Practice Questions: The Fed and Monetary Policy

 

The Fed: Structure and Function

1. In 1996, the General Accounting Office faulted the Federal Reserve Bank bookkeeping for sharply rising expenses at the Fed.  Congress could not do which of the following to express its disapproval of Fed bookkeeping?
a.    Reduce appropriations for the following year.
b.    Fail to confirm the presidentís nominee to the Chair of the Federal Reserve.
c.    Fail to confirm the presidentís nominee to the Board of Governors.
d.    Audit Federal Reserve District banks.

2. Explicit functions of the Fed include all of the following except:
a.    Conducting monetary policy.
b.    Conducting fiscal policy.
c.    Providing banking services to the U.S. government.
d.    Serving as a lender of last resort to financial institutions.

3. Which of the following is not a function of the Fed?
a.    Buying and selling bonds.
b.    Lending money to commercial banks.
c.    Clearing the checks issued by commercial banks.
d.    Financing US budget deficits.

4. The most important policy-making body of the Federal Reserve System is the:
a.    Federal Open Market Committee.
b.    Federal Depository Insurance Corporation.
c.    Federal Advisory Council.
d.    National Federal Reserve Bank.

5. Deciding on the Fedís purchases and sales of government securities is the responsibility of:
a.    The Federal Advisory Council.
b.    The Comptroller of the Currency.
c.    The 12 regional Federal Reserve Banks.
d.    The Federal Open Market Committee.

6. The group of Federal Reserve officials consisting of the 7 Fed governors and 5 regional Fed bank presidents forms the :
a.    Federal Open Market Committee.
b.    Federal Depository Insurance Corporation.
c.    Federal Advisory Council.
d.    Council of Economic Advisors.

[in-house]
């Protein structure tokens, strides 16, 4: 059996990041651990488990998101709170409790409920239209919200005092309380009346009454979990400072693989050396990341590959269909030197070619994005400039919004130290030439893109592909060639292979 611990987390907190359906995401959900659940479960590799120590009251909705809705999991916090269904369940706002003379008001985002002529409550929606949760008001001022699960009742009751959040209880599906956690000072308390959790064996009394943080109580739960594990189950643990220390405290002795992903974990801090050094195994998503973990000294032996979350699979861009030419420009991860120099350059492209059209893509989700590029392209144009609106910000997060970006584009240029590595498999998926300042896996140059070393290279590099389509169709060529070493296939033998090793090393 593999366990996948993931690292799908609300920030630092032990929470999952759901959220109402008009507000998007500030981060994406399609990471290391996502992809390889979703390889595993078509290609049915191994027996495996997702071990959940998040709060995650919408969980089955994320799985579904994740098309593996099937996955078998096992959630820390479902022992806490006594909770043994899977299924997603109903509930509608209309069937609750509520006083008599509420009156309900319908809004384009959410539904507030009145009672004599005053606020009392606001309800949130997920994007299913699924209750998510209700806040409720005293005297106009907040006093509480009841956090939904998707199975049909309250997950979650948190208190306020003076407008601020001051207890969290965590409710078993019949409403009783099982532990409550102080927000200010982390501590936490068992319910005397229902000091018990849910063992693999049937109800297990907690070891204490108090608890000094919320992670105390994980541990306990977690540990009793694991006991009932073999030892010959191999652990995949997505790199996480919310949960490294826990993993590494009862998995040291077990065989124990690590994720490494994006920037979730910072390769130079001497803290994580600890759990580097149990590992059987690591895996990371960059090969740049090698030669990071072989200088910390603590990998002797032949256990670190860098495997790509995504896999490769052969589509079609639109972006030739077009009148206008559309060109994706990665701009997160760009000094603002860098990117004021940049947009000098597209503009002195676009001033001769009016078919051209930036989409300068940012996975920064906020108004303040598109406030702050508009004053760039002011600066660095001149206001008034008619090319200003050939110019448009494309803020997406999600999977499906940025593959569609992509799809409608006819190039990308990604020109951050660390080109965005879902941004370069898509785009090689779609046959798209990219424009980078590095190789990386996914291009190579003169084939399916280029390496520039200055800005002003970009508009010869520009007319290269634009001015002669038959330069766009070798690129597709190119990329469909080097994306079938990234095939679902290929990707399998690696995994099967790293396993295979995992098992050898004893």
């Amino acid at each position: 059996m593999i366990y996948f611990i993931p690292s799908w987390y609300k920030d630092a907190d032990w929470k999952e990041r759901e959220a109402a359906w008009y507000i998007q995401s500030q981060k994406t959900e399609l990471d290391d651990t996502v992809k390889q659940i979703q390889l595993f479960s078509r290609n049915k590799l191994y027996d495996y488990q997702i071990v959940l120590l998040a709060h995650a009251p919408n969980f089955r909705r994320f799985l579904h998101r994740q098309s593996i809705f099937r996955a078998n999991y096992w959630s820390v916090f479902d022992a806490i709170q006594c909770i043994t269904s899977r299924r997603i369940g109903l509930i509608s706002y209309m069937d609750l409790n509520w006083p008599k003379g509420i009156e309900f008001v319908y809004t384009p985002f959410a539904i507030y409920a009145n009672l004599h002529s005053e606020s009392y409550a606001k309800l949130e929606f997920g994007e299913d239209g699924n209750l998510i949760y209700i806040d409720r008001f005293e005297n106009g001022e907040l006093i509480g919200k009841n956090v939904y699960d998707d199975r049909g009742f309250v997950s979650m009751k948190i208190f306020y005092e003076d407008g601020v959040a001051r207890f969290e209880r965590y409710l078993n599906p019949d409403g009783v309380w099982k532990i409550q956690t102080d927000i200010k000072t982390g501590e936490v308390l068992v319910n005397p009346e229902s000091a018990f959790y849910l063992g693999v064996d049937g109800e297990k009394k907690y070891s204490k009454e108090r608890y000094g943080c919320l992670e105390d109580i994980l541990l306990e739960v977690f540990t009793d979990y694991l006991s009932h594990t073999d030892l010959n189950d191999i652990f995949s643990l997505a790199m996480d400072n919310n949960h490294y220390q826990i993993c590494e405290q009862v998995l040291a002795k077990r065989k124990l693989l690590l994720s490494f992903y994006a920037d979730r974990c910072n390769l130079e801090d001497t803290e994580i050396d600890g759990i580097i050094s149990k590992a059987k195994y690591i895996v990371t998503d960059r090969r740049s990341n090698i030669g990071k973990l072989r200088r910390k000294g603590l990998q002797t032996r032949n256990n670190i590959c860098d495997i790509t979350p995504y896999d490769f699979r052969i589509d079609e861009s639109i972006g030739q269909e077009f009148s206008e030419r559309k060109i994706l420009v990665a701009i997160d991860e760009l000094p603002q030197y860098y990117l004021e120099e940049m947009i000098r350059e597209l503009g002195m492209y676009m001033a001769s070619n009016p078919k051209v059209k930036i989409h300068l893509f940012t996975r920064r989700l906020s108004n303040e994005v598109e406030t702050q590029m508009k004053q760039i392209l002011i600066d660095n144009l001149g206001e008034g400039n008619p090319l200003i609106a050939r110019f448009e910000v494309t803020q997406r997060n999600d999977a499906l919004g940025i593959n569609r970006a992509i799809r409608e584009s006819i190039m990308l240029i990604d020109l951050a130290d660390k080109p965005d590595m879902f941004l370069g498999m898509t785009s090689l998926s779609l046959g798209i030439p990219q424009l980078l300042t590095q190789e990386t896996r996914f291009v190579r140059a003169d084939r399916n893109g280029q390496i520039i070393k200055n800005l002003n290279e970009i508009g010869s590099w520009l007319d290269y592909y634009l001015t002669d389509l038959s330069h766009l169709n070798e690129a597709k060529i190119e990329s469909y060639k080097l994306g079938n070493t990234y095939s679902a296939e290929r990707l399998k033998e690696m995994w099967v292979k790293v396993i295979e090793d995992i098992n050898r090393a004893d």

The Fed's Monetary Policy Tools

7. The reserve requirement is the __________ ratio of reserves to __________ that a bank can have.
a.    Maximum; deposits.
b.    Minimum; deposits.
c.    Maximum; loans.
d.    Minimum; loans.

8. One of the tools of monetary policy is changing:
a.    The level of government expenditures.
b.    The discount rate.
c.    The prime interest rate.
d.    The minimum wage.

9. If the Fed increases required reserves, financial institutions will likely lend out ________ than before, ________ the money supply.
a.    More; increasing.
b.    Less; decreasing.
c.    More; decreasing.
d.    Less; increasing.

10. When the Fed increases the reserve requirement, the money supply:
a.    Expands and the money multiplier contracts.
b.    Expands and so does the money multiplier.
c.    Contracts and so does the money multiplier.
d.    Contracts and the money multiplier expands.

11. The Fed engages in open market operations by:
a.    Closing insolvent banks.
b.    Raising or lowering the reserve requirement.
c.    Raising or lowering the discount rate.
d.    Buying or selling government securities.

12. The Fed can contract the money supply by:
a.    Reducing the discount rate.
b.    Injecting reserves into the banking system.
c.    Selling government securities in the open market.
d.    Reducing the reserve requirement.

13. To increase the nationís money supply, the Fed can:
a.    Increase reserve requirements.
b.    Decrease reserve requirements.
c.    Increase the discount rate.
d.    Sell government securities in the open market.

14. To increase the nationís money supply, the Fed can:
a.    Increase the required reserve ratio.
b.    Decrease the discount rate.
c.    Increase the discount rate.
d.    Sell bonds.

15. The discount rate is the interest rate:
a.    Commercial banks charge their largest customers.
b.    The Fed charges on loans to individuals.
c.    The Fed charges on loans to commercial banks.
d.    The interest rate commercial banks charge one another for overnight loans.

16. Suppose the Fed expects an undesired decrease in aggregate demand this year.  To offset this change, the Fed should:
a.    Engage in open market sales of government securities.
b.    Reduce the discount rate.
c.    Raise the Federal Funds rate.
d.    Raise the reserve requirement.

17. Which of the following Fed actions reduces the money supply?
a.    Increasing the amount of loans made to commercial banks.
b.    Buying government securities in the open market.
c.    Selling government securities in the open market.
d.    Decreasing reserve requirements.

18. Which of the following is an example of an expansionary monetary policy?
a.    Raising the discount rate.
b.    Reducing the prime rate.
c.    Selling bonds.
d.    Reducing the reserve requirement.

19. Federal Reserve sales of government securities ________ bank reserves and ________ the money supply.
a.    Increase; increase;
b.    Decrease; decrease.
c.    Decrease; increase.
d.    Increase; decrease.

20. If the Fed buys government securities, you might expect:
a.    A decrease in interest rates.
b.    An increase in interest rates.
c.    A decrease in the money supply.